The retina as a window into Parkinson’s
Novel Cholinergic Biomarker in Parkinson's Disease: An Imaging Study of the Brain and the Eye
Just as the eyes are the window to the soul, neuroscientist Amin Banihashemi hopes the retina will prove to be a window into the state of the brain in Parkinson’s disease.
The retina consists of a thin layer of nerves that line the back of the eye, sense light, and relay signals to the brain.
The brain, in turn, helps us think, store, and retrieve memories, set goals, and carry out tasks.
One of the signalling chemicals that helps regulate these brain activities is called acetylcholine. A region of the brain called the cholinergic system produces acetylcholine, and this region shrinks as Parkinson’s disease progresses. That shrinkage results in dementia.
Banihashemi, a PhD student at the University of Toronto, is measuring the thickness of the retina to see what it reveals about the volume of the brain, particularly the cholinergic region.
“What we want to do is image the eye and then estimate what’s happening in the brain.”
Like brain cells, the retina also produces acetylcholine. As Parkinson’s progresses, toxic misshapen proteins, such as alpha synuclein, accumulate in both the retina and the brain and both change in size. Just as the cholinergic region shrinks, the retina thins.
Given these similarities, Banihashemi believes the retina can be used as a mirror – or a proxy – for the brain in Parkinson’s disease.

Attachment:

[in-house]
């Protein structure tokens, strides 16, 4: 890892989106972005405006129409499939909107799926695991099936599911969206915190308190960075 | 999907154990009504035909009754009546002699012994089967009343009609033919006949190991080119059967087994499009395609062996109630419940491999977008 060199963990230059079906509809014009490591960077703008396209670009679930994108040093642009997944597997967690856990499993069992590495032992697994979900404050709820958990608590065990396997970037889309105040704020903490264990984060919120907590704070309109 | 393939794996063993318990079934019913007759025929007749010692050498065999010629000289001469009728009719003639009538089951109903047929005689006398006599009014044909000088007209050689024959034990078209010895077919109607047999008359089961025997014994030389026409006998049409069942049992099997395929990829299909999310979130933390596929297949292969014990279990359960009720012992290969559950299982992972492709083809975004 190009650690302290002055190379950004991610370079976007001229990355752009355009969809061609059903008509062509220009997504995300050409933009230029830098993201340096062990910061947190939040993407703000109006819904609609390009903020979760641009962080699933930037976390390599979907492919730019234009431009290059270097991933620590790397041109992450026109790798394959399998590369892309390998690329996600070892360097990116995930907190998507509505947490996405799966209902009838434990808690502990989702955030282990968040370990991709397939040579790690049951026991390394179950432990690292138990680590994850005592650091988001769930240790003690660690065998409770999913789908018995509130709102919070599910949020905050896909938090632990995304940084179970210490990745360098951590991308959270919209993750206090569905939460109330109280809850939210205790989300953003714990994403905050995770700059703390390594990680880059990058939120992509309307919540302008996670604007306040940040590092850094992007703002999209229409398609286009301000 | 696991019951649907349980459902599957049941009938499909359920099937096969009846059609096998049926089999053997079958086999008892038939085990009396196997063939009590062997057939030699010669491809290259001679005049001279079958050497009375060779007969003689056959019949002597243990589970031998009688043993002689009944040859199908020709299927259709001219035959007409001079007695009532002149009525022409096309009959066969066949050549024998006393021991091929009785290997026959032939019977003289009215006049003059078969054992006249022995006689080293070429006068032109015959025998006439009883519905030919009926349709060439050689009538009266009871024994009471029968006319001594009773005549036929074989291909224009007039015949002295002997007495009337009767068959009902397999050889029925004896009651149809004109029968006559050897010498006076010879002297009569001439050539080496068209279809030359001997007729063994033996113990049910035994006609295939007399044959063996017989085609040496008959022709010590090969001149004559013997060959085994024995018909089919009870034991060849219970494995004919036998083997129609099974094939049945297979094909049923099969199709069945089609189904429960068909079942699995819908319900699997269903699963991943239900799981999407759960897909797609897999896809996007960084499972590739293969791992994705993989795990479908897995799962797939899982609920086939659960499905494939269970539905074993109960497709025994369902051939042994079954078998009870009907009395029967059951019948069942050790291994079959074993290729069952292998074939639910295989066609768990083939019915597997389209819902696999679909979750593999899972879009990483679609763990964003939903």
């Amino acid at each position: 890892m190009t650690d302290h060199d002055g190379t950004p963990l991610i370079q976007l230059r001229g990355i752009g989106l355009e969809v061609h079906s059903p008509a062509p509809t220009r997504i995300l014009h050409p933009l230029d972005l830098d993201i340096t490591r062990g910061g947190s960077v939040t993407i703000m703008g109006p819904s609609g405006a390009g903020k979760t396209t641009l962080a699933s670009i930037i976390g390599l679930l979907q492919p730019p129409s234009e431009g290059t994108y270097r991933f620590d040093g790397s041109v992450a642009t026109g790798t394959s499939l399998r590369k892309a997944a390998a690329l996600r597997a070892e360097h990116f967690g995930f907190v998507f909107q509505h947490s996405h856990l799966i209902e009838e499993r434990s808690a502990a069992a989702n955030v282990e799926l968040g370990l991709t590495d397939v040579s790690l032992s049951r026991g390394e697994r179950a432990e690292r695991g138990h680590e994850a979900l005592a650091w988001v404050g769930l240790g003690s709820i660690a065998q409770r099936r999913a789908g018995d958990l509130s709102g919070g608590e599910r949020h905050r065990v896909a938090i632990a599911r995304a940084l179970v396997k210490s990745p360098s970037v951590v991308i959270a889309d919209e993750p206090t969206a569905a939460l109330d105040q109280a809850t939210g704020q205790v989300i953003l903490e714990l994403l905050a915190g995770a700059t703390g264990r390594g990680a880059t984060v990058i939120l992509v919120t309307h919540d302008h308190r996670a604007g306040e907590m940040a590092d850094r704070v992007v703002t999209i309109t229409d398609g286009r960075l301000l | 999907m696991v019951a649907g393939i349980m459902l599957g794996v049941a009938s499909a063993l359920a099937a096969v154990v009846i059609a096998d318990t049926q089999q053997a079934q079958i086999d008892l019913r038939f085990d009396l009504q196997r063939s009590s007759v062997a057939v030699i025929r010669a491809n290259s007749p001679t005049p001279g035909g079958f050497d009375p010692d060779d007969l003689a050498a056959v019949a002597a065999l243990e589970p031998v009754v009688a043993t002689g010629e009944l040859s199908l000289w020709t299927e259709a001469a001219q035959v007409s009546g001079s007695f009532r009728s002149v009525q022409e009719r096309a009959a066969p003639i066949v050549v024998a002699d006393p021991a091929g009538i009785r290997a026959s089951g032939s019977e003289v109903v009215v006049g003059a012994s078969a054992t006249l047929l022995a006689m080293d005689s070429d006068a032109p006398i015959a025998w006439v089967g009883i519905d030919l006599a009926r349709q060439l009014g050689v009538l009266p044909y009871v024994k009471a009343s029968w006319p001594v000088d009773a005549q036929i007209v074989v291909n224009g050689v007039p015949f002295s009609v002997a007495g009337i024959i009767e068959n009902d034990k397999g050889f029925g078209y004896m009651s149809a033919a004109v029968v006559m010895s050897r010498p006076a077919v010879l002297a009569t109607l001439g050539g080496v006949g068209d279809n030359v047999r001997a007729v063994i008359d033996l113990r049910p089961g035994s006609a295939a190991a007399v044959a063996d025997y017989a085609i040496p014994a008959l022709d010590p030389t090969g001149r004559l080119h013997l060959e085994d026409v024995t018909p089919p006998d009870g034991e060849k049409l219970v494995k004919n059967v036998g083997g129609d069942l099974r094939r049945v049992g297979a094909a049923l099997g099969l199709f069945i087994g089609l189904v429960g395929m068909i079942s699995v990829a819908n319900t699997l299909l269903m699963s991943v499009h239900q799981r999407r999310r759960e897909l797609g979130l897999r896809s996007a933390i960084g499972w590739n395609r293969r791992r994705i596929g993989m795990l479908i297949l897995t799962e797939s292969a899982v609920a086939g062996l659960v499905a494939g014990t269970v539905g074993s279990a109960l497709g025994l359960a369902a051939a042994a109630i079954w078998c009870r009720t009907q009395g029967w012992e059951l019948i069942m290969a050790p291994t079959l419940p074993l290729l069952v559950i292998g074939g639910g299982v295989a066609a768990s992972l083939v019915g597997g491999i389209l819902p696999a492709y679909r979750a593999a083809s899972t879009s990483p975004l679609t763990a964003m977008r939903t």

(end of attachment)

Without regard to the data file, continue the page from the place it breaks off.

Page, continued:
“What we want to do is image the eye and then estimate what’s happening in the brain,” he says.
Banihashemi believes identifying shrinkage early can help pinpoint people who might be at risk of dementia. That could enable them to benefit from any potential new therapies.
Banihashemi will compare retinal scans with data from MRI scans of the brains of people with Parkinson’s who are participating in the Ontario Neurodegenerative Disease Initiative. He hopes the statistical analysis he develops will allow him to estimate brain shrinkage from the thickness of the retina.
Scanning the eye is a rapid, non-invasive, and inexpensive imaging method, making this a potentially important and accessible screening tool.
Banihashemi hopes the screening tool he studies
will also help doctors predict whether people’s memories are impaired and how well they can complete tasks.
A research career was a “natural fit” for Banihashemi, who enjoys being able to study a problem, consider the most helpful solution, and then develop it.
Banihashemi got to know families and friends of people with Parkinson’s disease when he volunteered at a Parkinson SuperWalk in 2016-2017. His conversations with them and his background in medicine inspired him to work on Parkinson’s disease.
“To get this kind of award from somewhere you’ve volunteered, where you’ve gotten to know people – it’s very sweet,” he says.
How your support made this research project possible
Research into screening tools for early identification of people with Parkinson’s and other neurodegenerative diseases leading to dementia is important because new treatments and therapies under active investigation may be more effective early in the disease, Banihashemi says.Donate to fund more research projects